Saturday, June 18, 2011

Day 18: Inu

My day off was a trip to the mouth of the Churchill River:

Two beluga whales or Qilalugaq

Harbour Seal playing near shore

Common Eiders on an ice float being swept into the bay

Raven being attacked by Arctic Tern after predating their nests.

And also a stop in at the Eskimo Museum:

It is called the Eskimo Museum, but as the invading white people recently learned, "eskimo" is a derogatory term meaning "makers of snowshoes," "speakers of a foreign tongue," and the Ojibwa form of "raw meat eaters" or "one who eats raw."

So the self-designation is a little different. Inuit means "the people" referring to all the indigenous arctic people. Inuk refers to one individual, Inuuk refers to two individuals. Then there is further breakdown of the self-designations depending on location. In Western Canadian Arctic, the singular is Inuvialuk and the plural for the people is Inuvialuit. The root, "Inu" means life!

Wunderkammer! Everything from a full Qajaq (kayak) to
a narwal tusk, a stuffed polar bear to soapstone and antler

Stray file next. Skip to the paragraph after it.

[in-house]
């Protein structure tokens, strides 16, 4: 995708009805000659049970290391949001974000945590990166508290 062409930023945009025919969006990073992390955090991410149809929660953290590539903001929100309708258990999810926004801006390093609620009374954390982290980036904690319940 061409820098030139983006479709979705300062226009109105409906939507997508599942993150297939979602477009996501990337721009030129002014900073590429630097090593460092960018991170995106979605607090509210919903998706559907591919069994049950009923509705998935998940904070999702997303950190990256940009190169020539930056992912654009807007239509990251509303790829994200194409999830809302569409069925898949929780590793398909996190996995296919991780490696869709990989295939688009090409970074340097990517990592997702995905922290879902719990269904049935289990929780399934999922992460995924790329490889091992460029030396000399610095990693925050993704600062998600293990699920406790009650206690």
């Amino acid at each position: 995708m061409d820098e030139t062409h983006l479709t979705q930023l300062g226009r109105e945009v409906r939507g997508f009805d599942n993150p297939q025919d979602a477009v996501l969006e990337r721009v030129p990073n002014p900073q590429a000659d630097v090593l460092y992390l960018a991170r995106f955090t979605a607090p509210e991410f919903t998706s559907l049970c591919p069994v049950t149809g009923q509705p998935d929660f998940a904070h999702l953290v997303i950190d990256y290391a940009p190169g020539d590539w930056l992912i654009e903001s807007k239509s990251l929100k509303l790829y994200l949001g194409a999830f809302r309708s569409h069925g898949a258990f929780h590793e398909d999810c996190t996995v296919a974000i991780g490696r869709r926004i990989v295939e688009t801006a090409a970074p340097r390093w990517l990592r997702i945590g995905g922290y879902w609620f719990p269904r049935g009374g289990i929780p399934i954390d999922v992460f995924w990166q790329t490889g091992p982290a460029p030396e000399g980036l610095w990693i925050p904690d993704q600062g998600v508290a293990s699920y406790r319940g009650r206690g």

The stories that accompany the sculptures are so short and pointed. For example:
Mythical Bird that Helped a Man
This mythical bird was so large and strong that it could carry a man. Once, a man was running away from people trying to kill him. He came to a river that he could not cross but the bird carried him across it and he escaped.
As told by Therese Arnasivik Tabo

Another sculpture I saw was labeled, young polar bear meets young birds for first time. So this is the story I came up with:

Young Bear: first polar bear I have seen this year, but he
doesn't quite count.

Young Bear that meets Young Bird
The young bear walked away from his mother and met young bird. Young bear had never seen a bird. Young bird had never seen a bear. Young bear sniffed young bird curiously and startled back when young bird ruffled and shook his feathers. Then young bear pawed the soft feathers like he would his brother. 
As told by Kaleigh Eichel

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